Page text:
- Barbara Amiel
France, wrote Luigi Barzini, wouldn't be the great and endearing country that it is, la lumière du monde, if its quarrelsome people had not been "moulded down the centuries by antagonisms and tensions between tribes, clans, cliques, classes, coteries, guilds, camarillas, sects, parties, factions, regions..." The French are ever at the barricades.
Last week the barricades were at the prime minister's office, the Matignon, where the government was discussing the awkward business of
Dominique de Villepin, the foreign minister, gravely explained that the law is not aimed at any particular minority, community or religion, though there is, he said, some difficulty in making the essential tolerance of it clear to Arab countries.
Domenica Perben, the justice minister, felt the whole thrust of the issue revolved around the equality of men and women - which clears up why the French may be forcibly shaving prematurely mature Sikh schoolboys: they are a gender offset for de-scarfed female Muslims.
Given current birth rates, it is not impossible that in 25 years
In theory, the cultural and legal assimilation of
For Islamists, assimilation is contamination since, in Professor Bernard Lewis's words, "Muslims must not sojourn in the land of the infidel". Intermarriage should be another route to assimilation, though in
Meanwhile, the state of Christendom in
Currently, Islamists are only a fraction of
The borders of mainland
Early arrivals, such as the White Russians or the Ayatollah Khomeini and his supporters, never intended to assimilate. They were sitting out bad weather before returning home. More recent ones, who arrived because of Nato policies in the Balkans, have been greeted with hostility and distrust.
European countries are not organically immigrant societies. The groups that went to
Their beliefs were reinforced by many Christian groups, from Baptists to Mennonites, all in search of religious freedom. These founding fathers decreed separation of church and state, not to make sure the nation was secular, as in
European countries have none of this melting-pot principle. You cannot become German or Italian with the same ease with which you become American. Also, into this very different European environment came a very different sort of immigrant - people who had no interest in assimilation at all.
They came as settlers, wanting to establish their own communities; at best they favoured a merger - at worst, a takeover. Their approach was nurtured by notions of multiculturalism, a creed appealing to intellectuals, administrators and enforcers, but having almost zero appeal to the home population.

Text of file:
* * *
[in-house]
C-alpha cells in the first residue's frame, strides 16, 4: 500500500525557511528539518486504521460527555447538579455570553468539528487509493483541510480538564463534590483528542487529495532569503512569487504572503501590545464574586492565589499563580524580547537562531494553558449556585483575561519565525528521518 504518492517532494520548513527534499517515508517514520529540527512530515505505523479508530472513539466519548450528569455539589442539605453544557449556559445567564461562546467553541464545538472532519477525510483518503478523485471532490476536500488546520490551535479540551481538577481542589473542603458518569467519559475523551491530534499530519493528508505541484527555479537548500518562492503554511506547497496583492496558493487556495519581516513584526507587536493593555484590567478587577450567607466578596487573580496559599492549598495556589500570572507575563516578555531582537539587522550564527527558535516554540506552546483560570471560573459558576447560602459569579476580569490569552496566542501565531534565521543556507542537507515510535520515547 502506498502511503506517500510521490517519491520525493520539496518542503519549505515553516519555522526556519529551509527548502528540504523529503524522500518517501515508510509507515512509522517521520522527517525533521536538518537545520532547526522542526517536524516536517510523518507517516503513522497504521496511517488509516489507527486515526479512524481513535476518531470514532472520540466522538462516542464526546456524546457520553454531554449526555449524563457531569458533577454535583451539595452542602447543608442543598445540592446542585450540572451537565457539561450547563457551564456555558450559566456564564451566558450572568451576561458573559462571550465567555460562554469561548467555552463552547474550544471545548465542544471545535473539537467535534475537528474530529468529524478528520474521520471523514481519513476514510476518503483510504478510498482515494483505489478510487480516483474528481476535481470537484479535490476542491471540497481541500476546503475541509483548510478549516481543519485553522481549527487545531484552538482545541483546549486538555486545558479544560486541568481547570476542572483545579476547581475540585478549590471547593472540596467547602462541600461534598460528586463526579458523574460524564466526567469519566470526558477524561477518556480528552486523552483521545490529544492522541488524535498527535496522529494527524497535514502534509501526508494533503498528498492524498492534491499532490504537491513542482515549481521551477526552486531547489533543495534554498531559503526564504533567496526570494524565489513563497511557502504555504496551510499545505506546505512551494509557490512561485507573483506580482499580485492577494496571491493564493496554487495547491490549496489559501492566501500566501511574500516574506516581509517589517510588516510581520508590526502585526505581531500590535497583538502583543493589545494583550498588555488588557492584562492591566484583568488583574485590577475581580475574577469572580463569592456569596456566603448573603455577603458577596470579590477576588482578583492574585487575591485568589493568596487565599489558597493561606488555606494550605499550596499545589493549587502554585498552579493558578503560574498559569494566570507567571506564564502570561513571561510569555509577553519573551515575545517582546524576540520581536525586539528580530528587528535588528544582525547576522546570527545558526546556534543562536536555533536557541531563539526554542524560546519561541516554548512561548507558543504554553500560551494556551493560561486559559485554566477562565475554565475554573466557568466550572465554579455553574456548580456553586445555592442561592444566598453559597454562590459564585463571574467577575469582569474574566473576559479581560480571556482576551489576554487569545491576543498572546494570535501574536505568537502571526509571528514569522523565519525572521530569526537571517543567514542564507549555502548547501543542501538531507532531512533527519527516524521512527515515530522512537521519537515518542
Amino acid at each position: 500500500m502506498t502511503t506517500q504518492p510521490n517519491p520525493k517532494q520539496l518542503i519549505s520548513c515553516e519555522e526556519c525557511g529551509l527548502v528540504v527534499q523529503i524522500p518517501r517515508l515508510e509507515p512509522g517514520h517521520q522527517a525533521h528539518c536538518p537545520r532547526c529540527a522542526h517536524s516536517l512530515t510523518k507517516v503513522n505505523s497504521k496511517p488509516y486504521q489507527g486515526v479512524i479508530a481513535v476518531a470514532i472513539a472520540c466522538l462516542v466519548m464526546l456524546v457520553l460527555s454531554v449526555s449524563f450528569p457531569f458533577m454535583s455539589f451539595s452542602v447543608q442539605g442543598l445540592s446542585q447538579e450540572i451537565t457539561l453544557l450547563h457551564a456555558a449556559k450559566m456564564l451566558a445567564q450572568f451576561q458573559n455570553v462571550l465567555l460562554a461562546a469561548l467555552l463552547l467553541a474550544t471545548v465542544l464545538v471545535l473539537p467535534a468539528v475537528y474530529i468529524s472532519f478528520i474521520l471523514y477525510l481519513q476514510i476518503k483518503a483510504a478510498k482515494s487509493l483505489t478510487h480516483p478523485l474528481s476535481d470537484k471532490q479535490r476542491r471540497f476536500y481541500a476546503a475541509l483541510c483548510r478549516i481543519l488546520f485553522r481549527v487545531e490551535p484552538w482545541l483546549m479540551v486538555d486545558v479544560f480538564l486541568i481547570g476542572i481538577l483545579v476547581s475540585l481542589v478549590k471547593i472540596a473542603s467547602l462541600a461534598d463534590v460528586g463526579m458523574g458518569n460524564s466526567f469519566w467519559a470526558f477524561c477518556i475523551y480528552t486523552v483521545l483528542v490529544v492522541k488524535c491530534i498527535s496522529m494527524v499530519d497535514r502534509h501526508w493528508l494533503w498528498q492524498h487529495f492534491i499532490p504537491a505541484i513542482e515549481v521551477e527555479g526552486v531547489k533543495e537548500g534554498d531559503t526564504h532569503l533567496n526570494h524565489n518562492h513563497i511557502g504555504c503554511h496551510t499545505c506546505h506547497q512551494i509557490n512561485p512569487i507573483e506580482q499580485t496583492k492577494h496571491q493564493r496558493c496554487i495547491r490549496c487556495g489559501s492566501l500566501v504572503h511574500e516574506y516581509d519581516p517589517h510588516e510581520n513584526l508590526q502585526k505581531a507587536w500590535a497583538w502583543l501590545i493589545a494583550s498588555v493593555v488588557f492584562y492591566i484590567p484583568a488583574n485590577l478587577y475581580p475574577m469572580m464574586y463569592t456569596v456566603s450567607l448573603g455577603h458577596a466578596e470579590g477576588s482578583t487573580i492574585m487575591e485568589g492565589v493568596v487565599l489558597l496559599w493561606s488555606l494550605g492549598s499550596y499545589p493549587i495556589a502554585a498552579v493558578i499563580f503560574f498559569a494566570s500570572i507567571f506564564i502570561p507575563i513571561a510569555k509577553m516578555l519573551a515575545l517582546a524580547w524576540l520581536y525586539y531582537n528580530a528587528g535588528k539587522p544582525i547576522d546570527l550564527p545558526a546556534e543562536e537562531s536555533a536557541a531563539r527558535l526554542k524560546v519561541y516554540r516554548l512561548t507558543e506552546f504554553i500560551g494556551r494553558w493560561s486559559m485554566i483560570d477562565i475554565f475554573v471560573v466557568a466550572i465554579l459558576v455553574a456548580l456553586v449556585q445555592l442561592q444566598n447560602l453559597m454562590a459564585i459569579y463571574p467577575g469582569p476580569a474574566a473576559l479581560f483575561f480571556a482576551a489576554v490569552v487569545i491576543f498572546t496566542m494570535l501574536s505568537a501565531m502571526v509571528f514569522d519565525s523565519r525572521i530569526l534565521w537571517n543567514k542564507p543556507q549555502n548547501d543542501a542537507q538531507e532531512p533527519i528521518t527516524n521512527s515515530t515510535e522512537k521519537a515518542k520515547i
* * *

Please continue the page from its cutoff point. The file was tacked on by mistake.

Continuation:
The cultural abrasions that developed, especially between the rapidly growing Muslim community and the French, became the problem that could not be talked about. All respectable political parties, journalists and academics felt it too volatile and far too politically incorrect. The field was abandoned to extreme Right-wingers and nativists who, by default, established the unpleasant tone of the debate and became exclusive owners of a subject affecting the whole nation.
In the absence of openness, the government's response was a cover-up - or, rather, an uncovering: to outlaw Muslim headscarves, shave beards worn for reasons of faith, or ban crucifixes if too large. In
There seemed to be a genuine belief among governments that they could solve this problem by violating Western traditions of religious freedom and by outlawing their own cultural traditions. Far from alleviating the situation, this only aggravated it. Worse, it gave fodder to the extreme Right.
Tribal friction has only two solutions: groups will either unite in the manner of Normans and Saxons, melding into a society that may have different religious practices but subscribes to the same laws and values - in which case headscarves, beards and demographics don't matter a fig. Or they will follow the pattern of warring tribes throughout history.
The question is not whether French and Muslims can co-exist with each other so long as Muslim schoolgirls are bareheaded. Rather, it is the fundamental question of whether Muslim groups will become part of the French nation. This is not one of those old "guerelles gauloises" that Barzini so loved. It is the fundamental dilemma of the new century.